Risk estimates from one person's DNA also differed greatly depending on which genetic company was providing the results. One of the faux consumers, for example, was told by different companies that he had a below average, average and above average risk for prostate cancer and hypertension.
In March an FDA advisory panel said consumers could be easily misled by genetic testing and urged federal regulators to make many genetic tests available to consumers only with the blessing of doctors. The FDA isn't required to follow recommendations of advisory panels, but it often does.
The Federal Trade Commission, which protects consumers against fraudulent claims, agrees, advising consumers not to be pulled in by advertising that suggests these tests can measure the risk of developing a disease, or ads that claim to offer special supplements or foods to ward off developing disease. One direct-to-consumer genetic company representative told a government undercover investigator, for example, that the company's supplements had "cured the arthritis in his knees and prevented him from getting high blood pressure and high cholesterol."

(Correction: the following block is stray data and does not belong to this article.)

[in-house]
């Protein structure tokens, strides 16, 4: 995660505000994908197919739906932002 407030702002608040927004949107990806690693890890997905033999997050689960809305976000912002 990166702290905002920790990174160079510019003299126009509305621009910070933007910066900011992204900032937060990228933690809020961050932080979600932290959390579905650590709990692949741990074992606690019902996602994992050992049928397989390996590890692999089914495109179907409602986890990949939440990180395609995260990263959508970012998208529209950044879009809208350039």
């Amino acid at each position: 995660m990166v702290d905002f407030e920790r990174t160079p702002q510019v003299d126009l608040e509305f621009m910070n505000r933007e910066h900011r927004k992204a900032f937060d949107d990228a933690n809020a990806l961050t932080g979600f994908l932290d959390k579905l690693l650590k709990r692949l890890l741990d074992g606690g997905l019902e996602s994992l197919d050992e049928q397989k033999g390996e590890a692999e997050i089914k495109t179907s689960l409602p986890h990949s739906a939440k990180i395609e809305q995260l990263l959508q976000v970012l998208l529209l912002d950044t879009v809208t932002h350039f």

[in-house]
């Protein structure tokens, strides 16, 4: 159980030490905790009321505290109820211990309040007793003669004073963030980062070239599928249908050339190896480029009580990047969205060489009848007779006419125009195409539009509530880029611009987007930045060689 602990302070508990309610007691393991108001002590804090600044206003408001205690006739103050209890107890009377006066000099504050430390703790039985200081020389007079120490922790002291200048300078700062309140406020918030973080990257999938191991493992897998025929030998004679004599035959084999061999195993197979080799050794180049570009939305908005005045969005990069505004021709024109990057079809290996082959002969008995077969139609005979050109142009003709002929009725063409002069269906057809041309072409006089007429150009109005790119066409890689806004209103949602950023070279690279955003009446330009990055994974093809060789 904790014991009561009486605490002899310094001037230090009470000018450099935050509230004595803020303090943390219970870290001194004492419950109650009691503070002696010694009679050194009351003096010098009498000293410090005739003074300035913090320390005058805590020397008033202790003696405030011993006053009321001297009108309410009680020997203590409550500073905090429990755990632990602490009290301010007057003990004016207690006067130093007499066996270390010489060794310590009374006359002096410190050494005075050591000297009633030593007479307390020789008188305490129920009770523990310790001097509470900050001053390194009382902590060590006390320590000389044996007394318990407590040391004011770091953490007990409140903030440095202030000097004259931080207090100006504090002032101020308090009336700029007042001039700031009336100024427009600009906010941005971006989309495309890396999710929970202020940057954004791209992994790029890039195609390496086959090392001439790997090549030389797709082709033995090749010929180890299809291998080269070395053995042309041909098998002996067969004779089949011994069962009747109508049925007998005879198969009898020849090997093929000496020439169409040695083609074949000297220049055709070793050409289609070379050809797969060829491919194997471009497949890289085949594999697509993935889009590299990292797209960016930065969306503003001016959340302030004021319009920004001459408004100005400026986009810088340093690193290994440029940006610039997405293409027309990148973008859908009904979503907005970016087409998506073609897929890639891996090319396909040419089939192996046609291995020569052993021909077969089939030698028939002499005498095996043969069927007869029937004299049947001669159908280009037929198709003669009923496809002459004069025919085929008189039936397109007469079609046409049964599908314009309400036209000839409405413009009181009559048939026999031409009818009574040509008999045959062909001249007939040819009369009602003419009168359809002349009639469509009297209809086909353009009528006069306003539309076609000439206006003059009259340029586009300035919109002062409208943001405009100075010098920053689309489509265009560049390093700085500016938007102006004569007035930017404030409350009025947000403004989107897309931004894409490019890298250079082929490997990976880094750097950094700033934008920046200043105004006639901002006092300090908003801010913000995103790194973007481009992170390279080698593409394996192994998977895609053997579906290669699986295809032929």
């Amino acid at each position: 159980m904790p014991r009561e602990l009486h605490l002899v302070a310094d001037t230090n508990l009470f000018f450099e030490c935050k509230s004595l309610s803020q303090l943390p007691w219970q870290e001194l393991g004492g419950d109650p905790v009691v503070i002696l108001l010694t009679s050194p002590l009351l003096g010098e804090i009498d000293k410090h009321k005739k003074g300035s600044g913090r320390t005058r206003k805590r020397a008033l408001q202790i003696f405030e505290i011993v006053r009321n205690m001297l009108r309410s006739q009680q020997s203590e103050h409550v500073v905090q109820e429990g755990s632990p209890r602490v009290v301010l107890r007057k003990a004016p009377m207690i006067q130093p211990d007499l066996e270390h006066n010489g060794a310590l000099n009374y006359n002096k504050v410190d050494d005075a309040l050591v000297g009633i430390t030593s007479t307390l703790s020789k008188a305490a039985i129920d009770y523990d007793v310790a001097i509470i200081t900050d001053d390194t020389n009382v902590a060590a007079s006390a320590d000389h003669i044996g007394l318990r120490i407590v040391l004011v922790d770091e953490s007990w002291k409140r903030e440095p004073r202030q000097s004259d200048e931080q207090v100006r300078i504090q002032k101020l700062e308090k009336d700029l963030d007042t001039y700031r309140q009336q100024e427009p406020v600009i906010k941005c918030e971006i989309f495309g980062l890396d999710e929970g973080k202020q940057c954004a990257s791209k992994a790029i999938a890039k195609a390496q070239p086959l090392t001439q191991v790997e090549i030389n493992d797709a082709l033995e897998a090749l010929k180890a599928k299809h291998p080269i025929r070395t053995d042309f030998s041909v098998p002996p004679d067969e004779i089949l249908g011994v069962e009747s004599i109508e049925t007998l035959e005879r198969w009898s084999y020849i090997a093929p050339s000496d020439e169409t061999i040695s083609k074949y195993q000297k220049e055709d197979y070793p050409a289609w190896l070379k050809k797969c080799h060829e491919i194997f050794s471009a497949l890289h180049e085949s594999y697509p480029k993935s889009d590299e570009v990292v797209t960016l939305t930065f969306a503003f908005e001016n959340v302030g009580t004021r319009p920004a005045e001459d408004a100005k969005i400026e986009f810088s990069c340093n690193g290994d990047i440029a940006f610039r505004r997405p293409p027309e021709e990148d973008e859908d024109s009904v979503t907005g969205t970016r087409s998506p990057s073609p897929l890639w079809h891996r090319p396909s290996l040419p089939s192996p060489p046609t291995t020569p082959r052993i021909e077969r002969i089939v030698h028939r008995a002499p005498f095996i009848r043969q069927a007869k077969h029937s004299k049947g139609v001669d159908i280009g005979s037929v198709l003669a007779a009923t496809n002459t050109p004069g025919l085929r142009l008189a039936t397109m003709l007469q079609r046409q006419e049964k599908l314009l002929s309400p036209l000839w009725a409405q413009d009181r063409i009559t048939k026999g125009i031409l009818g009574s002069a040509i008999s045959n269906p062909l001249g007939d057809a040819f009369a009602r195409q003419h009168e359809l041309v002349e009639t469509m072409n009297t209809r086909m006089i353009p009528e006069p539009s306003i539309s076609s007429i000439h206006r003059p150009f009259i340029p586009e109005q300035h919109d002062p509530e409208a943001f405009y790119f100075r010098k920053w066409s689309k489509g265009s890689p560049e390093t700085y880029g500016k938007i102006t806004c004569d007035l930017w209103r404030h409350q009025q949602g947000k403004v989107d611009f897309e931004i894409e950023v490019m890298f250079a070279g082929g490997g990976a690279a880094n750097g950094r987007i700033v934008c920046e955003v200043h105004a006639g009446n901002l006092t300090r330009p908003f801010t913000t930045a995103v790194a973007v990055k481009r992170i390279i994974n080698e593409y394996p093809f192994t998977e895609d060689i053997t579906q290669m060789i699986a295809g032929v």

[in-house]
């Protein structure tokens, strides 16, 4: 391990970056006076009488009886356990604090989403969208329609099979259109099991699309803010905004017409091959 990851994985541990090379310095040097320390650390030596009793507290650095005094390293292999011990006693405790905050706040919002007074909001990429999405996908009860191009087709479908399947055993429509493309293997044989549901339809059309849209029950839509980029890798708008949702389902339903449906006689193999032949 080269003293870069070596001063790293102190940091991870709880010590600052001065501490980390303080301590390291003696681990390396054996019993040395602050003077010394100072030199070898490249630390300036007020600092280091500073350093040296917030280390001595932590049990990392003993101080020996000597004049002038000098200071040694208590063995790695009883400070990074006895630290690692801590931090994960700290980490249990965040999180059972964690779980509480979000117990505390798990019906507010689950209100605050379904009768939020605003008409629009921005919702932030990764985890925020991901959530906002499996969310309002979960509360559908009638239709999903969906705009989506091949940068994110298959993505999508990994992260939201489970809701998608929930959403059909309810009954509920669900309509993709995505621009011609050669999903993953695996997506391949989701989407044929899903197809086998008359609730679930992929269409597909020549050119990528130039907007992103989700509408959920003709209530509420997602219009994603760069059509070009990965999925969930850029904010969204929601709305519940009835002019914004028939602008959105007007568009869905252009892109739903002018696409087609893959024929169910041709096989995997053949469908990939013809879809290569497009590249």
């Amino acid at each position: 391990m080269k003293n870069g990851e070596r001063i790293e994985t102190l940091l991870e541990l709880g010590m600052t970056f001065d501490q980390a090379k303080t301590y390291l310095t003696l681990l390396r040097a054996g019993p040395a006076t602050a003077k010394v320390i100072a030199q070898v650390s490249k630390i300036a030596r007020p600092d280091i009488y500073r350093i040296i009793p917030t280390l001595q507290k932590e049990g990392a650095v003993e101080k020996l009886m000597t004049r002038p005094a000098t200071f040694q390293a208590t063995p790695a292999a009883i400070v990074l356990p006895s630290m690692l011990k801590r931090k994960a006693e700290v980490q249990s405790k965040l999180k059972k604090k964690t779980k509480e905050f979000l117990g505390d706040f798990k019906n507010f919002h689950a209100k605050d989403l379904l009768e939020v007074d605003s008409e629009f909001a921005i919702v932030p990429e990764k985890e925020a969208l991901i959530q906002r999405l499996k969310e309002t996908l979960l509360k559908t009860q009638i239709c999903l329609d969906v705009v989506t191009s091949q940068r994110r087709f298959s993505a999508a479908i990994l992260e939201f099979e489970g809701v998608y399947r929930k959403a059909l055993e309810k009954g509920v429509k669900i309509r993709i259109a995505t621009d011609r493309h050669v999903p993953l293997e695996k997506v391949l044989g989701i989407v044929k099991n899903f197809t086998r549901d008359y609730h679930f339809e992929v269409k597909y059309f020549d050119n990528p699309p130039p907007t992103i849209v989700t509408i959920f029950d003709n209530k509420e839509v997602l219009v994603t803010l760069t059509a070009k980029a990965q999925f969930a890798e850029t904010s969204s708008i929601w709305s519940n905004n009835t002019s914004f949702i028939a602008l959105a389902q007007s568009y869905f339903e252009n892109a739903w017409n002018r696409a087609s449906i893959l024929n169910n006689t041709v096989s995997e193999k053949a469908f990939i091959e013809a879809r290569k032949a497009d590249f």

The Centers for Disease Control and Prevention specifically advises consumers not to seek out genetic tests without the support of a doctor, because it says the tests for many diseases are based on "limited scientific information, and may not yet provide valid or useful results."
But those messages haven't necessarily made their way into homes.